NCL Partnerships - NIST
The interface of the physical and life sciences shows extreme promise for technological breakthroughs. After a 100-year history in quantitative physical measurements, NIST (http://www.NIST.gov/) engages in partnerships with industry, academia, and other government agencies to advance biosciences research, enable new health care technologies, and to improve the quality and cost-effectiveness of health care delivery systems and processes. World-class research facilities, coupled with key competencies in the physical sciences, engineering, information technology and, especially, nanotechnology, make NIST a unique and valuable resource to the bioscience community.
As an agency of the Technology Administration in the U.S. Department of Commerce, NIST is charged with developing and promoting measurement, standards, and technology to enhance productivity, facilitate trade, and improve the quality of life . The mission is carried out intramurally through scientific research in seven major laboratories, as well as extramurally, with three programs in close collaboration with U.S. industry: Advanced Technology Program, Manufacturing Extension Partnership, and Baldrige National Quality Program.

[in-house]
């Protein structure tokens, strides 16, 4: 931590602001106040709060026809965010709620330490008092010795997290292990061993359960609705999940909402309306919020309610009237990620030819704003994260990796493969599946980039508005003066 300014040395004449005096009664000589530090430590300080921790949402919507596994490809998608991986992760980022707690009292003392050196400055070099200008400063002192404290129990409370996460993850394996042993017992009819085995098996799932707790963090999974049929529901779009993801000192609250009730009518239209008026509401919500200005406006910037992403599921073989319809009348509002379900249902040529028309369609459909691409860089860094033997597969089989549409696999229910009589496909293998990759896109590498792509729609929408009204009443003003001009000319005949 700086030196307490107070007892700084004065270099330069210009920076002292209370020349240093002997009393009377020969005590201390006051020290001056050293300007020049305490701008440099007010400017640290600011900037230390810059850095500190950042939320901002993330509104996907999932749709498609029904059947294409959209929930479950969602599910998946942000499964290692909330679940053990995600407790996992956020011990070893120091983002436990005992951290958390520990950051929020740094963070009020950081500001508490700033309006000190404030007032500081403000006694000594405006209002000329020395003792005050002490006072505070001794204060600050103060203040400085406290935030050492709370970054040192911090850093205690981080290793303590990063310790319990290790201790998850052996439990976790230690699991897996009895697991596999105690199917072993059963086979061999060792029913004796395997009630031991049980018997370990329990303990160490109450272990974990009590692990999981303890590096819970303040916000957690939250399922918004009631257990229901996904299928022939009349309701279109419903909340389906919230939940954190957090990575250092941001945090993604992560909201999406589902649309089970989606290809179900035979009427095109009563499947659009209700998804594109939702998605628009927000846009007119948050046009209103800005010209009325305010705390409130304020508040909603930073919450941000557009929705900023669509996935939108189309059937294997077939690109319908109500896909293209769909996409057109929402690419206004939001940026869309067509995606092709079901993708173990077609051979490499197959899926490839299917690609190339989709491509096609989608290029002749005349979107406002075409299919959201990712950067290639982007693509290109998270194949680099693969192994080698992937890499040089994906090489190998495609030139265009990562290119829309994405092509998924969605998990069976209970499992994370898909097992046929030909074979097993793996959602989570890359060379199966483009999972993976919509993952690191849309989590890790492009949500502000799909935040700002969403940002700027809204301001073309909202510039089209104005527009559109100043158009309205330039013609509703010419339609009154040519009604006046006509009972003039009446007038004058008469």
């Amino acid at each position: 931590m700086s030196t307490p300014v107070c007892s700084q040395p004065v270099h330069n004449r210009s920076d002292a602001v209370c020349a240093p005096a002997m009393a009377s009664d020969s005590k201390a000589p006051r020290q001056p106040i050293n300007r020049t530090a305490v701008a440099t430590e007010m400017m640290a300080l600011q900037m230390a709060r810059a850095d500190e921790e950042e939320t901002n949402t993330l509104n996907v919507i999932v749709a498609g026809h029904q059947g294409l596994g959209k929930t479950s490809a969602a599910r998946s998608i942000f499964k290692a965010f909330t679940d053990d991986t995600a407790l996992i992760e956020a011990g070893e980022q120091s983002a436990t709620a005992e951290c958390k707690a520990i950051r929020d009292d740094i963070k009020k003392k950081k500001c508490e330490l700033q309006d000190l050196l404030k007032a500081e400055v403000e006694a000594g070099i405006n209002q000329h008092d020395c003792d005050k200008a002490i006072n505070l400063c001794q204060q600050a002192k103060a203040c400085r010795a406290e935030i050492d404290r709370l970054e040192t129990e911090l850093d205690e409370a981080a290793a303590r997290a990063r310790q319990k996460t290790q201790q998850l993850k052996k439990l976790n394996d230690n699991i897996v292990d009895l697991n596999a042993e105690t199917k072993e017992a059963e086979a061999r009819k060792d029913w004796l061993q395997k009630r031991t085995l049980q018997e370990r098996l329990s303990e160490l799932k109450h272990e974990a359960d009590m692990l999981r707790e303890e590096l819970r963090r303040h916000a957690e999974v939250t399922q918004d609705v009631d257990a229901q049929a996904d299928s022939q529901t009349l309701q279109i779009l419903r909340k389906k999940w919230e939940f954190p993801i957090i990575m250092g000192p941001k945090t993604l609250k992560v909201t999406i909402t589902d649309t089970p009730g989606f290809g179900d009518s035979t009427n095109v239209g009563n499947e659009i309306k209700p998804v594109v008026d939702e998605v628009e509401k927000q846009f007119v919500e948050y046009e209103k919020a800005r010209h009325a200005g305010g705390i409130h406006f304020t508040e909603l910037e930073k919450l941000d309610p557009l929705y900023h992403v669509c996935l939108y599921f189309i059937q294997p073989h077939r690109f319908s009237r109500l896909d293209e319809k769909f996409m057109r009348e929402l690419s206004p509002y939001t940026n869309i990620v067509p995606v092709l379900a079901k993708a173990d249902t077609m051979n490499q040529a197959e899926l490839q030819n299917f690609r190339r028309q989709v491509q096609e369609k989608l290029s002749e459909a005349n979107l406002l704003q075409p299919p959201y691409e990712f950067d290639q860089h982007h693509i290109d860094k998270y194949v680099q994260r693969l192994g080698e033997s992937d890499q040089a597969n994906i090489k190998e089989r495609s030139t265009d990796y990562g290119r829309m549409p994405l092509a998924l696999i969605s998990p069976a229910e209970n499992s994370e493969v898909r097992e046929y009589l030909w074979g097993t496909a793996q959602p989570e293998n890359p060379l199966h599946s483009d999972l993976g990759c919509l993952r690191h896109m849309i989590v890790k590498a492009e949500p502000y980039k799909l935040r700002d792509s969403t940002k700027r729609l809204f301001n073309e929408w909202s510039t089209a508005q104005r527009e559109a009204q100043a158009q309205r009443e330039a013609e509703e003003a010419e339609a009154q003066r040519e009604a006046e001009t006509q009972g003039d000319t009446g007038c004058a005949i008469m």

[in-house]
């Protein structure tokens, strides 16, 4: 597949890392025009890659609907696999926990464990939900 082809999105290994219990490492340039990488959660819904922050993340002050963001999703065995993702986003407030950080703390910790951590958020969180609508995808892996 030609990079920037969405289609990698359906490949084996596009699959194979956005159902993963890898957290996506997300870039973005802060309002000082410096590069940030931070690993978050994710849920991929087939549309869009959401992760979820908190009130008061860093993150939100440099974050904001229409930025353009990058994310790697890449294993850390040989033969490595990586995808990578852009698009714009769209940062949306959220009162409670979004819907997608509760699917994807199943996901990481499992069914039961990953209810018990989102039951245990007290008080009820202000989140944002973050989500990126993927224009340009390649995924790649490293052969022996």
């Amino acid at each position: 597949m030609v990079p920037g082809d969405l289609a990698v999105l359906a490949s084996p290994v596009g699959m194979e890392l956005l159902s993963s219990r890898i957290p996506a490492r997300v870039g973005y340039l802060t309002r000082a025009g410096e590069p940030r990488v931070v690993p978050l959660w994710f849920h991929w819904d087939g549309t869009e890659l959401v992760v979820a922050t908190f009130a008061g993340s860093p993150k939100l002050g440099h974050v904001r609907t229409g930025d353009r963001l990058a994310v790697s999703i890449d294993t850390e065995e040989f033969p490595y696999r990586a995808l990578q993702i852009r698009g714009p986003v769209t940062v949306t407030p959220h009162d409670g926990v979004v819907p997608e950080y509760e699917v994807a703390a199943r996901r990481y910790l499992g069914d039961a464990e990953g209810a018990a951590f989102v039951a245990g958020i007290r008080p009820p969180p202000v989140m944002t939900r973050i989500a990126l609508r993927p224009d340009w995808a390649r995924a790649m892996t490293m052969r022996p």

NIST intramural scientists and engineers number over 1,000 including two recent Nobel Prize winners. The Advanced Measurement Laboratory, a 500,000 square foot, $280 million research facility with a modern nanofabrication cleanroom, is just one of NIST’s unique, research resources available to partners.
Under the auspices of the NCL, NIST works closely with NCI and FDA to develop quantitative, reproducible measurement methods and protocols for nanoparticle characterization. NIST brings state-of-the art instrumentation and expertise in physical characterization to the partnerships. NIST scientists vigorously collaborate with NCI and FDA researchers to determine the best measurement tools, protocols, and analysis algorithms for physically characterizing nanoparticles. Through its collaboration with NCL, in 2007 NIST released its first nanoscale reference materials (RMs) for biomedical applications in the form of 10-, 30-, and 60-nm nominal-size gold colloid. This material is being used for interlaboratory testing to compare characterization techniques and instrumentation from laboratories across the country.
A Service of the National Cancer Institute